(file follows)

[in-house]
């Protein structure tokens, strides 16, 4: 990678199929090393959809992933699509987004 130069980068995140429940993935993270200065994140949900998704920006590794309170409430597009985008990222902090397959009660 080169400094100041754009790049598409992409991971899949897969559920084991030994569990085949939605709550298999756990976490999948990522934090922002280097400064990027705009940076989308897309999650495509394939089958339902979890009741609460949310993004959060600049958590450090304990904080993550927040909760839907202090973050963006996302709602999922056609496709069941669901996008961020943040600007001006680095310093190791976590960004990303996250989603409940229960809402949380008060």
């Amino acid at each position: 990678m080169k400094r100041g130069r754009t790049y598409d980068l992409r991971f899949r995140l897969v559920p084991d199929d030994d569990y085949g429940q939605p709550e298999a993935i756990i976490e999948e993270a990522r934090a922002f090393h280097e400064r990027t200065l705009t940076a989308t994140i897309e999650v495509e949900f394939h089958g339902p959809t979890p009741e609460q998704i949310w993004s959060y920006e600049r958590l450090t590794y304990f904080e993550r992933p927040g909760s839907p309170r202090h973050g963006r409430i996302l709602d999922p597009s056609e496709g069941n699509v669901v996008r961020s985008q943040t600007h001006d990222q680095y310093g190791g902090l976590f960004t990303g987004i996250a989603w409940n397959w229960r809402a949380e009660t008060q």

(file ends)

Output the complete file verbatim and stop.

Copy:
[in-house]
């Protein structure tokens, strides 16, 4: 990678199929090393959809992933699509987004 130069980068995140429940993935993270200065994140949900998704920006590794309170409430597009985008990222902090397959009660 080169400094100041754009790049598409992409991971899949897969559920084991030994569990085949939605709550298999756990976490999948990522934090922002280097400064990027705009940076989308897309999650495509394939089958339902979890009741609460949310993004959060600049958590450090304990904080993550927040909760839907202090973050963006996302709602999922056609496709069941669901996008961020943040600007001006680095310093190791976590960004990303996250989603409940229960809402949380008060």
């Amino acid at each position: 990678m080169k400094r100041g130069r754009t790049y598409d980068l992409r991971f899949r995140l897969v559920p084991d199929d030994d569990y085949g429940q939605p709550e298999a993935i756990i976490e999948e993270a990522r934090a922002f090393h280097e400064r990027t200065l705009t940076a989308t994140i897309e999650v495509e949900f394939h089958g339902p959809t979890p009741e609460q998704i949310w993004s959060y920006e600049r958590l450090t590794y304990f904080e993550r992933p927040g909760s839907p309170r202090h973050g963006r409430i996302l709602d999922p597009s056609e496709g069941n699509v669901v996008r961020s985008q943040t600007h001006d990222q680095y310093g190791g902090l976590f960004t990303g987004i996250a989603w409940n397959w229960r809402a949380e009660t008060q």